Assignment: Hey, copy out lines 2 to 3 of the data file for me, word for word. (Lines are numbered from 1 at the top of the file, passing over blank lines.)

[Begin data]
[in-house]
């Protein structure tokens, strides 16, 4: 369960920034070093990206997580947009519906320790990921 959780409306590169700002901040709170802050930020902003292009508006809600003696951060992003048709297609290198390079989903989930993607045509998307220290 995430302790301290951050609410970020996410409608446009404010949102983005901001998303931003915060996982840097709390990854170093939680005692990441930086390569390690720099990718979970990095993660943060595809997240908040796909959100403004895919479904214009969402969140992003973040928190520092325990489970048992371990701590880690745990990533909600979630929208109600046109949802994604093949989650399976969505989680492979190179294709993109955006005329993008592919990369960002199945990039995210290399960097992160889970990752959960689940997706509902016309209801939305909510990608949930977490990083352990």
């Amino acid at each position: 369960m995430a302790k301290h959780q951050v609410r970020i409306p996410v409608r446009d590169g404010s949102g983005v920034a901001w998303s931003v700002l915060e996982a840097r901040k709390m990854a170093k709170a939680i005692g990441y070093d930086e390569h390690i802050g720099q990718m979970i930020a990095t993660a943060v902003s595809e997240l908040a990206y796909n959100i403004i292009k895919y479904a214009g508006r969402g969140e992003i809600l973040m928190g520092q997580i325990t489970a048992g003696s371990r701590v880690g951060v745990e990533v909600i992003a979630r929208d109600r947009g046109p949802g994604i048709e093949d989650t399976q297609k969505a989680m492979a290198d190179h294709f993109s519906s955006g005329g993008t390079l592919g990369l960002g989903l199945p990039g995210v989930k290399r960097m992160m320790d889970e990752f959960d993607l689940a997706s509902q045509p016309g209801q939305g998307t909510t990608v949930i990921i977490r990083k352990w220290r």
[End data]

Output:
């Protein structure tokens, strides 16, 4: 369960920034070093990206997580947009519906320790990921 959780409306590169700002901040709170802050930020902003292009508006809600003696951060992003048709297609290198390079989903989930993607045509998307220290 995430302790301290951050609410970020996410409608446009404010949102983005901001998303931003915060996982840097709390990854170093939680005692990441930086390569390690720099990718979970990095993660943060595809997240908040796909959100403004895919479904214009969402969140992003973040928190520092325990489970048992371990701590880690745990990533909600979630929208109600046109949802994604093949989650399976969505989680492979190179294709993109955006005329993008592919990369960002199945990039995210290399960097992160889970990752959960689940997706509902016309209801939305909510990608949930977490990083352990």
């Amino acid at each position: 369960m995430a302790k301290h959780q951050v609410r970020i409306p996410v409608r446009d590169g404010s949102g983005v920034a901001w998303s931003v700002l915060e996982a840097r901040k709390m990854a170093k709170a939680i005692g990441y070093d930086e390569h390690i802050g720099q990718m979970i930020a990095t993660a943060v902003s595809e997240l908040a990206y796909n959100i403004i292009k895919y479904a214009g508006r969402g969140e992003i809600l973040m928190g520092q997580i325990t489970a048992g003696s371990r701590v880690g951060v745990e990533v909600i992003a979630r929208d109600r947009g046109p949802g994604i048709e093949d989650t399976q297609k969505a989680m492979a290198d190179h294709f993109s519906s955006g005329g993008t390079l592919g990369l960002g989903l199945p990039g995210v989930k290399r960097m992160m320790d889970e990752f959960d993607l689940a997706s509902q045509p016309g209801q939305g998307t909510t990608v949930i990921i977490r990083k352990w220290r």